Tree-planting scheme turns children's playing field into "mud bath", says Bamber Bridge mum

A disabled Bamber Bridge mum says a tree-planting scheme has destroyed a children's playing field.

By Laura Longworth
Tuesday, 11th February 2020, 6:00 am
Deborah Jane Johnston with her daughter Maisy.
Deborah Jane Johnston with her daughter Maisy.

Council bosses have turned grassland between Collins Road and Maple Drive in Bamber Bridge into a "mud bath", according to mum-of-four Deborah Jane Johnston (50).

She says her seven-year-old daughter Maisy is now forced to use a gravelled area full of potholes as she no longer has a safe place to play outside where she is visible from her house.

Deborah, whose house looks onto the field, added: "It's terrible. We used to play on there as kids. Now it's just ruined. It's just heart-breaking.

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South Ribble Borough Council has planted trees in the playing field near Collins Road as part of a scheme to help tackle climate change.

"My little girl used to ride her bike there, and play football and squash with my partner, but now it's just a mud bath.

"It's totally unfair. While she's on the field, we know where she is. It's just a shame really. She came home from school, saw the trees and her heart broke."

Several residents identified Collins Road as an area for tree-planting during numerous consultations, according to Coun. Paul Foster, leader of South Ribble Borough Council.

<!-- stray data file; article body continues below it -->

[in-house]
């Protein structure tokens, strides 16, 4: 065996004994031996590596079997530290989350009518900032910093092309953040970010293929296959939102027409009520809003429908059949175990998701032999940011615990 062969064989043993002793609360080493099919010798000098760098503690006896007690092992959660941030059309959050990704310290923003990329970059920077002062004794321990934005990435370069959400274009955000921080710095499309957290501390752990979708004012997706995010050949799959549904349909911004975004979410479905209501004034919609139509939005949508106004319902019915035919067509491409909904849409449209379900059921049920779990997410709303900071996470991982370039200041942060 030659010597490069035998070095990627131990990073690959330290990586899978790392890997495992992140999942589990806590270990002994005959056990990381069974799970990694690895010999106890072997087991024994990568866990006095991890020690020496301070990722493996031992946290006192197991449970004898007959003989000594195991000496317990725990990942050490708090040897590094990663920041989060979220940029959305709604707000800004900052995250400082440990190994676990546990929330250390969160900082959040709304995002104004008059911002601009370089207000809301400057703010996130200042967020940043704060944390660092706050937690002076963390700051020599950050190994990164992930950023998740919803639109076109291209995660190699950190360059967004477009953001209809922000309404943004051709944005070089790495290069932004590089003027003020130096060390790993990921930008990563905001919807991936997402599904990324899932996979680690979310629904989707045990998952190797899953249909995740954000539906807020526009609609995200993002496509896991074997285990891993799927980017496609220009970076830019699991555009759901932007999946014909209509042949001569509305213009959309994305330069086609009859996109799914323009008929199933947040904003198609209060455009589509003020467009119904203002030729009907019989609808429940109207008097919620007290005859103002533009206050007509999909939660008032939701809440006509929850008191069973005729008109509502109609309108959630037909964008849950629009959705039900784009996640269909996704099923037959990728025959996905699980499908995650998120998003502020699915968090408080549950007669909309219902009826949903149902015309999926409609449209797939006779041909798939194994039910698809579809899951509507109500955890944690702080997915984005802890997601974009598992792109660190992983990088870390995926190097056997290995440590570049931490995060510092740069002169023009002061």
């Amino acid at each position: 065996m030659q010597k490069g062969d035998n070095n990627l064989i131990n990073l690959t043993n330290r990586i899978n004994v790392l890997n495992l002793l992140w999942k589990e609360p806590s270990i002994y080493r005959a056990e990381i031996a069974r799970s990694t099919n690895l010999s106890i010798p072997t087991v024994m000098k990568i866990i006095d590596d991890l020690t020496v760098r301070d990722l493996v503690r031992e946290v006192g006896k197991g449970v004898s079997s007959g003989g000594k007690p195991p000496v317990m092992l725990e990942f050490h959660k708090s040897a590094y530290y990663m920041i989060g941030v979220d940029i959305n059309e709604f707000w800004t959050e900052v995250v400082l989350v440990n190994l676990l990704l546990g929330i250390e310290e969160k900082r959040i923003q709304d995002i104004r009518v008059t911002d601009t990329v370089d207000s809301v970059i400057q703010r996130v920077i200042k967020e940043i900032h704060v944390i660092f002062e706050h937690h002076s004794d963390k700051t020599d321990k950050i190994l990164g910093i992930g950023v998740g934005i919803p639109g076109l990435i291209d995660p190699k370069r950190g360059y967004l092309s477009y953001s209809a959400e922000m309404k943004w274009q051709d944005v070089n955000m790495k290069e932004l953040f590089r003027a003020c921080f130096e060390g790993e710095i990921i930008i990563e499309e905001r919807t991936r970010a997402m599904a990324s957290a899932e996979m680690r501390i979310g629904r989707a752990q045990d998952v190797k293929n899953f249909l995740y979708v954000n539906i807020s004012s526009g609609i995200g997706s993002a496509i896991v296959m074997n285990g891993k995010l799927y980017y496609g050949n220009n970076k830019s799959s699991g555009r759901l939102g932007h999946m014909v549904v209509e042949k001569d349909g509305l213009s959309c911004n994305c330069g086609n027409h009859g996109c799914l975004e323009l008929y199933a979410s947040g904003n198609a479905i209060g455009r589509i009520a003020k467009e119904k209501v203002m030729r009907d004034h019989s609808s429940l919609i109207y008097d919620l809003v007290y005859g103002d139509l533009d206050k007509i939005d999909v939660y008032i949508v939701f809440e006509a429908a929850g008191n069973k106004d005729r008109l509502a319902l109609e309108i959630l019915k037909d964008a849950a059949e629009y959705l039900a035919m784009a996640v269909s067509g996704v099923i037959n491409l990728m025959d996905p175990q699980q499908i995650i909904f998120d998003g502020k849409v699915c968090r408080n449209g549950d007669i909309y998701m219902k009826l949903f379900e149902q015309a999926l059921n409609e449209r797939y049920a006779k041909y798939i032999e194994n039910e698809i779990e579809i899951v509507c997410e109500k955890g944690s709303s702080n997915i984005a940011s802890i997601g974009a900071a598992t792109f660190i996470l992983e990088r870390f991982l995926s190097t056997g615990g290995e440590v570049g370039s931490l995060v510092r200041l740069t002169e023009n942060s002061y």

He added: "This forms part of the council’s plan to plant 110,000 trees throughout the borough, in a bid to help address the negative effects of climate change.

“We will contact the resident concerned to discuss her concerns and see how we can adapt the scheme to address the needs of the majority of residents.

“The council is currently investing in a number of our play areas to provide exciting facilities which can be used by children of all ages and abilities.

“The nearest play area is on Withy Grove Park – and this playground is one of the largest and best equipped in Lancashire.”

But Deborah says she is too unwell to take her daughter to the park and would instead watch Maisy safely play in the field from her window. Her partner, James Howarth, also struggles to take Maisy out because he is Deborah's full-time carer.

"I have mobility issues and my balance is a struggle. I had a minor stroke two years ago and I'm waiting for an operation on my big toe. I can go to the top of my garden but I'm diabetic and my blood's very thin so I get cold quickly and pick up illnesses easily," she added.

"Maisy is too young to go to Withy Grove Park on her own. The car park at the back of us is full of potholes and there aren't any other children on our road for her to play with. That's why we need to watch her and my main concern is that she now has nothing to do."